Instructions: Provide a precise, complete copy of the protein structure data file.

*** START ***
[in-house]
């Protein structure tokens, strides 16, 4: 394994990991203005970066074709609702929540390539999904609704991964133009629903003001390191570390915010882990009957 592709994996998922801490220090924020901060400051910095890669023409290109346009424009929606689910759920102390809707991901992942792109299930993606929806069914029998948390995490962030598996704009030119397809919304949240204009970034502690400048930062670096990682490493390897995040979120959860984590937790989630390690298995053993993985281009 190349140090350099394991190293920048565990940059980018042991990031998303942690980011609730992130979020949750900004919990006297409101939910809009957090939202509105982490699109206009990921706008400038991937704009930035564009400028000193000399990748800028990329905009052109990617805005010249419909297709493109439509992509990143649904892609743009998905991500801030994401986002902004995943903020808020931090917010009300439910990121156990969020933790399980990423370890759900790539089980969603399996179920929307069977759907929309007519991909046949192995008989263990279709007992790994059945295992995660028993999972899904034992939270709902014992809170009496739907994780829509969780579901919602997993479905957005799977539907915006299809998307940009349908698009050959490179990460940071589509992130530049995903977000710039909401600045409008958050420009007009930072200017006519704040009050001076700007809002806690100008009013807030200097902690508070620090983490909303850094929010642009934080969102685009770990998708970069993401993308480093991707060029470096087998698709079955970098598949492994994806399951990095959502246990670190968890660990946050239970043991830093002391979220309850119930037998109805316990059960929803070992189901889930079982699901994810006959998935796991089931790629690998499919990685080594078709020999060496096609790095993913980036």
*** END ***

[in-house]
């Protein structure tokens, strides 16, 4: 394994990991203005970066074709609702929540390539999904609704991964133009629903003001390191570390915010882990009957 592709994996998922801490220090924020901060400051910095890669023409290109346009424009929606689910759920102390809707991901992942792109299930993606929806069914029998948390995490962030598996704009030119397809919304949240204009970034502690400048930062670096990682490493390897995040979120959860984590937790989630390690298995053993993985281009 190349140090350099394991190293920048565990940059980018042991990031998303942690980011609730992130979020949750900004919990006297409101939910809009957090939202509105982490699109206009990921706008400038991937704009930035564009400028000193000399990748800028990329905009052109990617805005010249419909297709493109439509992509990143649904892609743009998905991500801030994401986002902004995943903020808020931090917010009300439910990121156990969020933790399980990423370890759900790539089980969603399996179920929307069977759907929309007519991909046949192995008989263990279709007992790994059945295992995660028993999972899904034992939270709902014992809170009496739907994780829509969780579901919602997993479905957005799977539907915006299809998307940009349908698009050959490179990460940071589509992130530049995903977000710039909401600045409008958050420009007009930072200017006519704040009050001076700007809002806690100008009013807030200097902690508070620090983490909303850094929010642009934080969102685009770990998708970069993401993308480093991707060029470096087998698709079955970098598949492994994806399951990095959502246990670190968890660990946050239970043991830093002391979220309850119930037998109805316990059960929803070992189901889930079982699901994810006959998935796991089931790629690998499919990685080594078709020999060496096609790095993913980036």